Take the 2-minute tour ×
Programming Puzzles & Code Golf Stack Exchange is a question and answer site for programming puzzle enthusiasts and code golfers. It's 100% free, no registration required.

Given a number N, output/return X so that N+X is a palindrome, where |X| has to be as small as possible.

Palindrome: A number is a palindrome, if its sequence of digits is the same when reading them from left to right as when reading from right to left.
95359 and 6548456 are symmetric, 123 and 2424 are not. Numbers with leading zeros such as 020 are not a palindrome.

Input is a positive integer smaller than 1015. Read it from stdin, as a method-parameter, whatever.

Output has to be an integer (positive or negative) and ought to be 0 if the input is already a palindrom. You may write your output to stdout, return it from a function or whatever you like. If there are 2 numbers (e.g. 2 and -2) that satisfy the requirements, output only one of them.

Examples:

Input             Output
3                 0
234               -2
1299931           -10
126               5 or -5 (only one of them)
share|improve this question
1  
The common term is palindrome, not symmetrical number. –  isaacg Aug 27 at 13:34
    
Presumably if a number is halfway between the two nearest palindromes, either is an acceptable output? E.g. for N=10 the output can be X=-1 or X=1? –  Peter Taylor Aug 27 at 13:45
6  
For what it's worth, the hasty editing which has left two answers which don't comply with the edited spec could have been avoided by using the Sandbox for Proposed Challenges. –  Peter Taylor Aug 27 at 13:49
1  
@Moop You can find a palindrome pretty quickly, since at worst you can change half the digits to match. That doesn't always give the smallest change, but it's an easy upper bound. –  Geobits Aug 27 at 18:35
1  
Since output says it "may be 0" if the number is already a palindrome, that means that X may be > 0 even if it would otherwise equal 0? Or should that be "ought to be 0"? –  guifa Aug 28 at 3:50

16 Answers 16

up vote 8 down vote accepted

Pyth, 26 20

Lnb_bWP`+QZ=Z-g0ZZ)Z

Updated to meet the new rules.

The program runs in an infinite loop which tests every possible increment, in the order 0, -1, 1, -2, -2 ...

Explanation:

Q=eval(input())     implicit
Z=0                 implicit
Lnb_b               def P(b): return b != rev(b)
WP`+QZ              while P(repr(Q+Z)):
=Z-g0ZZ             Z=(0>=Z)-Z
)                   <end while>
Z                   print(Z)

Example run:

python3 pyth.py programs/palin.pyth <<< 965376457643450
-2969881

This took 23 seconds.


Bonus solution, same character count:

Wn`+QZ_`+QZ=Z-g0ZZ)Z
share|improve this answer
    
Just to let you know, the rules changed to finding the nearest palindrome (in either direction). But I guess since you posted before that rule change there's no obligation for you to fix it. –  Martin Büttner Aug 27 at 14:12
    
Might it save chars to loop Z through [0, 1, -1, 2, -2, ...] by an update Z=-Z+(Z<0)? –  xnor Aug 27 at 20:37
    
Yep - I thought of that independently. –  isaacg Aug 27 at 23:31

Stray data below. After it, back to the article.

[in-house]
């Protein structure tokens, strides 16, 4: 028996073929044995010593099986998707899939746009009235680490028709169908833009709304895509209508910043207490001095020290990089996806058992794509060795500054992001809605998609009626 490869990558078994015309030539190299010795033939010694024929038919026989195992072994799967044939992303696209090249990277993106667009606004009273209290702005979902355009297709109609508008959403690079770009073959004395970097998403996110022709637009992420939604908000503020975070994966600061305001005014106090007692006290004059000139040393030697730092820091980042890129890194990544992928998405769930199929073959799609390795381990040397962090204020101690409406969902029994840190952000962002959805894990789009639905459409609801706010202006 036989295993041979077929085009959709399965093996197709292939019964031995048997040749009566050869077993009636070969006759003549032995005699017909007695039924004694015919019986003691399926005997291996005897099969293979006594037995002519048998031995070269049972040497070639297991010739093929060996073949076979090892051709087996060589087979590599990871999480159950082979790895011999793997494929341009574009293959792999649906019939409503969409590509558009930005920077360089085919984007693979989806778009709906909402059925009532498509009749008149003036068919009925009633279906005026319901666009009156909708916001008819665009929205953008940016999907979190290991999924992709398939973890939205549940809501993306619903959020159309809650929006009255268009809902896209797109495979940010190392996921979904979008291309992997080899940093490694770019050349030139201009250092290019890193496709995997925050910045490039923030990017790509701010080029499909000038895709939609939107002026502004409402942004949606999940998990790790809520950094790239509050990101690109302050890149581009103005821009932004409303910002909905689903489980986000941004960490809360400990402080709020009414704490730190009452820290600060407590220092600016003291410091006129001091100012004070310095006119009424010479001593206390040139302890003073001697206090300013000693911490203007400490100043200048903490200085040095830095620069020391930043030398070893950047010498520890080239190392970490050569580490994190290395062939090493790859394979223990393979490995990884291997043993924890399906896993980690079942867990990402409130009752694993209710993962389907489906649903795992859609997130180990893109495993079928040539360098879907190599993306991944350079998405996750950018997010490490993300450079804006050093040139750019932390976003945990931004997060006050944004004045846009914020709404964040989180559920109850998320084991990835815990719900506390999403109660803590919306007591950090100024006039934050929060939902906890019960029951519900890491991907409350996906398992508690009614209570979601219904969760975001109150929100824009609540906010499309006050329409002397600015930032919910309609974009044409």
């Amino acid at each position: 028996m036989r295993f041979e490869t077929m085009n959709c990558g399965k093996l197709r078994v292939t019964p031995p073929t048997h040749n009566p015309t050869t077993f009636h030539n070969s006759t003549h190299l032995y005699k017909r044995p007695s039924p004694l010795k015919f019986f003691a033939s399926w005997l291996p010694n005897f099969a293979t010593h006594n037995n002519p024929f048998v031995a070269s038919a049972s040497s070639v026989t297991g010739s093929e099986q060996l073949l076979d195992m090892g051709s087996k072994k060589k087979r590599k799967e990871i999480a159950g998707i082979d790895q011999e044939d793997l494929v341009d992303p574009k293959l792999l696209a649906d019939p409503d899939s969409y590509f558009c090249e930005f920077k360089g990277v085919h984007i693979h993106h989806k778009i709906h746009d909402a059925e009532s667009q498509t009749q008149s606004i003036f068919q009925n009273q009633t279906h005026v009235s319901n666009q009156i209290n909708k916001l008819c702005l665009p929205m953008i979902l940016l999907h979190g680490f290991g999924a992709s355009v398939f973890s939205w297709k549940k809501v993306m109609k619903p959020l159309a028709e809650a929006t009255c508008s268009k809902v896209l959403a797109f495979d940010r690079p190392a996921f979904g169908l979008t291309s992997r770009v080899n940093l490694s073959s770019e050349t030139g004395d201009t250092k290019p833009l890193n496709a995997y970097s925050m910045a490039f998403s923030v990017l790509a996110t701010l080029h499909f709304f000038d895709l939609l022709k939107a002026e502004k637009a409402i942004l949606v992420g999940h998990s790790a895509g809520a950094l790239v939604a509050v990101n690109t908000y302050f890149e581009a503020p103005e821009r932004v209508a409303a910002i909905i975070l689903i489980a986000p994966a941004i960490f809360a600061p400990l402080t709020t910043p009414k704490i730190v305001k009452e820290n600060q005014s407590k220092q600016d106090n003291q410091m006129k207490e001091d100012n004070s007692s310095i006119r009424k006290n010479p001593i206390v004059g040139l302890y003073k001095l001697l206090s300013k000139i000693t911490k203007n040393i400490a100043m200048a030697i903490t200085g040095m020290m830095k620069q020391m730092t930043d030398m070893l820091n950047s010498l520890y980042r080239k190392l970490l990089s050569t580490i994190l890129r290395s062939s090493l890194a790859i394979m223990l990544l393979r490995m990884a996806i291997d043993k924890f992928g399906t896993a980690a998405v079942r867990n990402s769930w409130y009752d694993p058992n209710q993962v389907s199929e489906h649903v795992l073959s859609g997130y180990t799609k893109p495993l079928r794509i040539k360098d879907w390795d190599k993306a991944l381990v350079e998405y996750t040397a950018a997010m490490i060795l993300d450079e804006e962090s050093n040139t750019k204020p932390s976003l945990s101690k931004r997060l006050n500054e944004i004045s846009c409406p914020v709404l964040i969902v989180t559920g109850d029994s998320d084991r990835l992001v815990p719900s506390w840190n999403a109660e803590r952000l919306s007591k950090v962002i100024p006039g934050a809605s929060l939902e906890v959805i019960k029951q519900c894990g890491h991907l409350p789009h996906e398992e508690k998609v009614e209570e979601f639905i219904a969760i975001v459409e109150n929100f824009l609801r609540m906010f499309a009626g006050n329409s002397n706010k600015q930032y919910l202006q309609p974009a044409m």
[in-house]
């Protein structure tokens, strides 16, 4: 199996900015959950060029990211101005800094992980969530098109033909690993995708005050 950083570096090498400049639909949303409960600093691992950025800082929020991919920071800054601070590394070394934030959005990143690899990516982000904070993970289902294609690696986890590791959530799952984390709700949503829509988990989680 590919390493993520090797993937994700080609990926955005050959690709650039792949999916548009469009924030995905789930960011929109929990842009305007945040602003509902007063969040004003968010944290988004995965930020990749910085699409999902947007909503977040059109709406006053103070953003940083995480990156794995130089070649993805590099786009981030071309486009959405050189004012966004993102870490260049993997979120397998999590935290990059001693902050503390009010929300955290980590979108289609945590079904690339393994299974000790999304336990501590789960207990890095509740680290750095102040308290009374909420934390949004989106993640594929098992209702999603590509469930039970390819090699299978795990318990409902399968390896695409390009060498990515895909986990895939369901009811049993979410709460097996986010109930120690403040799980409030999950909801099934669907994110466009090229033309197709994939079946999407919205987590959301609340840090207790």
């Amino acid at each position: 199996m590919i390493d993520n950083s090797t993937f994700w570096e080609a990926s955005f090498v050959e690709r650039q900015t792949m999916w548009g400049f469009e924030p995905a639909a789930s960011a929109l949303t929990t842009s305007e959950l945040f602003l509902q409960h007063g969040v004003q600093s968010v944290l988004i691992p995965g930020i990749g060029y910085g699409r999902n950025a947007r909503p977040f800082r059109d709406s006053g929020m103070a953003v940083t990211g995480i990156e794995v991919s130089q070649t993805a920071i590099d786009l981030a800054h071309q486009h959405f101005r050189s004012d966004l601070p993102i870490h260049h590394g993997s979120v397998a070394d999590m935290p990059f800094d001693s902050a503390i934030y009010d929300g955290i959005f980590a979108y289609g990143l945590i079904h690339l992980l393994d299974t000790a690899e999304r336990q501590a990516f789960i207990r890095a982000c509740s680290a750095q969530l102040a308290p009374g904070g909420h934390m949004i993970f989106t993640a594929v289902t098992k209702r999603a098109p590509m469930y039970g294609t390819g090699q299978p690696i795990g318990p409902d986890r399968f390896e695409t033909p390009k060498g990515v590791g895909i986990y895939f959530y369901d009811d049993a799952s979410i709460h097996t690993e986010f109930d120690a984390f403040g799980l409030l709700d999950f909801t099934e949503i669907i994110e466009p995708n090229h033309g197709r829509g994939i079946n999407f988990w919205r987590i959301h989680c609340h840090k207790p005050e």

@xnor Added. Filler. –  isaacg Aug 27 at 23:36
    
Ok, cool. Have you also looked into putting the negation of the condition into the while? And maybe saving a repr by applying it to the input to P? –  xnor Aug 27 at 23:40

Ruby, 111 84 bytes

i=$*[j=-1].to_i
r=->j{s=(i+j).to_s
abort(j.to_s)if s==s.reverse}
loop{r[j+=1]
r[-j]}

Takes the number as its only command-line argument.

share|improve this answer
    
How about this website? –  Manu Aug 27 at 13:59
    
@Manu Thanks didn't know that one! My submission works as far as I can tell. –  Martin Büttner Aug 27 at 14:01

CJam, 34 29 25 bytes

q~:I!{:R1<R-RI+`_W%=!}g;R

Try it online.

Examples

$ cjam palfind.cjam <<< 120; echo
1
$ cjam palfind.cjam <<< 121; echo
0
$ cjam palfind.cjam <<< 122; echo
-1

How it works

q~:I    " Read from STDIN, evaluate and save the result in “I”.                           ";
!       " Compute the logical NOT (0 since the integer is positive).                      ";
{       "                                                                                 ";
  :R    " Save the topmost integer in “R”.                                                ";
  1<R-  " Compute (R < 1) - R. This produces the sequence 0 → 1 → -1 → 2 → -2 → … .       ";
  RI+   " Push I + R.                                                                     ";
  `_    " Cast to string and push a copy.                                                 ";
  W%=!  " Check if the reversed copy matches the original.                                ";
}g      " If it doesn't, repeat the loop.                                                 ";
;R      " Discard the integer on the stack and push “R”.                                  ";
share|improve this answer

Haskell - 62

f n=[x-n|x<-[0..]>>= \v->[n+v,n-v],show x==(reverse.show)x]!!0

Save it to a file named golf.hs and then test it with ghci:

*Main> :l golf
[1 of 1] Compiling Main             ( golf.hs, interpreted )
Ok, modules loaded: Main.
*Main> map f [1000..1050]
[-1,0,-1,-2,-3,-4,-5,-6,-7,-8,-9,-10,-11,-12,-13,-14,-15,-16,-17,-18,-19,-20,-21,-22,-23,-24,-25,-26,-27,-28,-29,-30,-31,-32,-33,-34,-35,-36,-37,-38,-39,-40,-41,-42,-43,-44,-45,-46,-47,-48,-49]